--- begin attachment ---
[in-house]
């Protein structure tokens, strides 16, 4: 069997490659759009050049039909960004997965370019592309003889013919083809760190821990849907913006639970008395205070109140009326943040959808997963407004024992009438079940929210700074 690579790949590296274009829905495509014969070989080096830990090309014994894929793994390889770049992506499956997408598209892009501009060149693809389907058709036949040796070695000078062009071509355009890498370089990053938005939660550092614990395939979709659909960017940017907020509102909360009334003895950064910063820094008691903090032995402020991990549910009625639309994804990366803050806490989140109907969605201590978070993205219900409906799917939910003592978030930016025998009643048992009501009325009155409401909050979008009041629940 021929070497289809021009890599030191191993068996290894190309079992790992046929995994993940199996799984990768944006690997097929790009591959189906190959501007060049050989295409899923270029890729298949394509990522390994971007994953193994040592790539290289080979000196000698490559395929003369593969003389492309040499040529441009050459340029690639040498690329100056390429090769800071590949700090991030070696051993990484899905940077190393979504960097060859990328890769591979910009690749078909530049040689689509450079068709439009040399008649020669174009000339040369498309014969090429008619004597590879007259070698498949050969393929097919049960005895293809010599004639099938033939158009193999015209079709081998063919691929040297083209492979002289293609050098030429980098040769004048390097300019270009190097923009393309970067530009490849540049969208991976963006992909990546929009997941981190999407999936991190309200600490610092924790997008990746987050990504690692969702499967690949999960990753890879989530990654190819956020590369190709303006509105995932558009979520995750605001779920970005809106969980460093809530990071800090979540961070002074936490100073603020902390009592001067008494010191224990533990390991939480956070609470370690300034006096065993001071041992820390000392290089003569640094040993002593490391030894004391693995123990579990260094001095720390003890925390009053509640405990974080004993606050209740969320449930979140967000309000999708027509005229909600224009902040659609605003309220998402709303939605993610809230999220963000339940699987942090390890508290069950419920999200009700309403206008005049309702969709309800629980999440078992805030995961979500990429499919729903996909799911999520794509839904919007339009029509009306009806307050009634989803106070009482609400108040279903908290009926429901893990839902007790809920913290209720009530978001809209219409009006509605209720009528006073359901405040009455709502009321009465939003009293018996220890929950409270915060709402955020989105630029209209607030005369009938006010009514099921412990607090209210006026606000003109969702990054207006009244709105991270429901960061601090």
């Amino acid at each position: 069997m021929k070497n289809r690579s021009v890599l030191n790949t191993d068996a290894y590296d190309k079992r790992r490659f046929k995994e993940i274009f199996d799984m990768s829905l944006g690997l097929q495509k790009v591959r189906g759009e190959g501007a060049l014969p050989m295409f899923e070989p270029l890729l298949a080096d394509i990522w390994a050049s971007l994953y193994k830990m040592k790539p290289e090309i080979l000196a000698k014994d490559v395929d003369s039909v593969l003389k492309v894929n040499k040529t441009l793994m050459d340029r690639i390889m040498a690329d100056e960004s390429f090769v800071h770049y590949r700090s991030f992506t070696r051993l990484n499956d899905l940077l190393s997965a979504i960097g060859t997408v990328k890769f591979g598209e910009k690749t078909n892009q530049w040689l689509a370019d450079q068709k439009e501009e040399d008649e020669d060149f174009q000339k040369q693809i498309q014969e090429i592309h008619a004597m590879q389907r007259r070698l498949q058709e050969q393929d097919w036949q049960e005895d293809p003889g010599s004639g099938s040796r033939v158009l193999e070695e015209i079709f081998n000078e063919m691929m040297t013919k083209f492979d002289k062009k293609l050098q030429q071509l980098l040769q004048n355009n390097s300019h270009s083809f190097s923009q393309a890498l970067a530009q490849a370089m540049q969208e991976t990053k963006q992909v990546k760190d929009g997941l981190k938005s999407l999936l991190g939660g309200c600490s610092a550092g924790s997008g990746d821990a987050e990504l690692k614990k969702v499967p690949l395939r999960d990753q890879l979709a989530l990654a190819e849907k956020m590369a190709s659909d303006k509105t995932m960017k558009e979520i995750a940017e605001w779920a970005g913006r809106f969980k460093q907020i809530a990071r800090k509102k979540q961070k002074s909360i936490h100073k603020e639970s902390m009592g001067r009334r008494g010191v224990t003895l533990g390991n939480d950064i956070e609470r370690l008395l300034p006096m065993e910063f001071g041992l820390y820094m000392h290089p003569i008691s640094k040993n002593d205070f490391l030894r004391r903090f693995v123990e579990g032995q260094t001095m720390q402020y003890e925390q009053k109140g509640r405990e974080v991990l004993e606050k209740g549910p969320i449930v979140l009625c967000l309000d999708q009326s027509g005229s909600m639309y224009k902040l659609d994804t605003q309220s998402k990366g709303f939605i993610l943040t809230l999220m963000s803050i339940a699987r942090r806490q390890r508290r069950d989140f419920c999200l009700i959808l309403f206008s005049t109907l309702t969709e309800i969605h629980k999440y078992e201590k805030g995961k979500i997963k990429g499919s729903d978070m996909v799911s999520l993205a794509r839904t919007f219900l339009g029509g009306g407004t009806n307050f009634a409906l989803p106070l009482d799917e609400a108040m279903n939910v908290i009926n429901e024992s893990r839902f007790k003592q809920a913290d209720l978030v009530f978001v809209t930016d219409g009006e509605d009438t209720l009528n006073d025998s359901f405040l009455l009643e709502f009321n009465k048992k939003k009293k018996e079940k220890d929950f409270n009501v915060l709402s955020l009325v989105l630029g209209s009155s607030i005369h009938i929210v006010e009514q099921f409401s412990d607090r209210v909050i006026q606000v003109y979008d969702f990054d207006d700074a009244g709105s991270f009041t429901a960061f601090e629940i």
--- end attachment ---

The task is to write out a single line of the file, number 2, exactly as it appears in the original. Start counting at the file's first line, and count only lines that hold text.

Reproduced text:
């Protein structure tokens, strides 16, 4: 069997490659759009050049039909960004997965370019592309003889013919083809760190821990849907913006639970008395205070109140009326943040959808997963407004024992009438079940929210700074 690579790949590296274009829905495509014969070989080096830990090309014994894929793994390889770049992506499956997408598209892009501009060149693809389907058709036949040796070695000078062009071509355009890498370089990053938005939660550092614990395939979709659909960017940017907020509102909360009334003895950064910063820094008691903090032995402020991990549910009625639309994804990366803050806490989140109907969605201590978070993205219900409906799917939910003592978030930016025998009643048992009501009325009155409401909050979008009041629940 021929070497289809021009890599030191191993068996290894190309079992790992046929995994993940199996799984990768944006690997097929790009591959189906190959501007060049050989295409899923270029890729298949394509990522390994971007994953193994040592790539290289080979000196000698490559395929003369593969003389492309040499040529441009050459340029690639040498690329100056390429090769800071590949700090991030070696051993990484899905940077190393979504960097060859990328890769591979910009690749078909530049040689689509450079068709439009040399008649020669174009000339040369498309014969090429008619004597590879007259070698498949050969393929097919049960005895293809010599004639099938033939158009193999015209079709081998063919691929040297083209492979002289293609050098030429980098040769004048390097300019270009190097923009393309970067530009490849540049969208991976963006992909990546929009997941981190999407999936991190309200600490610092924790997008990746987050990504690692969702499967690949999960990753890879989530990654190819956020590369190709303006509105995932558009979520995750605001779920970005809106969980460093809530990071800090979540961070002074936490100073603020902390009592001067008494010191224990533990390991939480956070609470370690300034006096065993001071041992820390000392290089003569640094040993002593490391030894004391693995123990579990260094001095720390003890925390009053509640405990974080004993606050209740969320449930979140967000309000999708027509005229909600224009902040659609605003309220998402709303939605993610809230999220963000339940699987942090390890508290069950419920999200009700309403206008005049309702969709309800629980999440078992805030995961979500990429499919729903996909799911999520794509839904919007339009029509009306009806307050009634989803106070009482609400108040279903908290009926429901893990839902007790809920913290209720009530978001809209219409009006509605209720009528006073359901405040009455709502009321009465939003009293018996220890929950409270915060709402955020989105630029209209607030005369009938006010009514099921412990607090209210006026606000003109969702990054207006009244709105991270429901960061601090």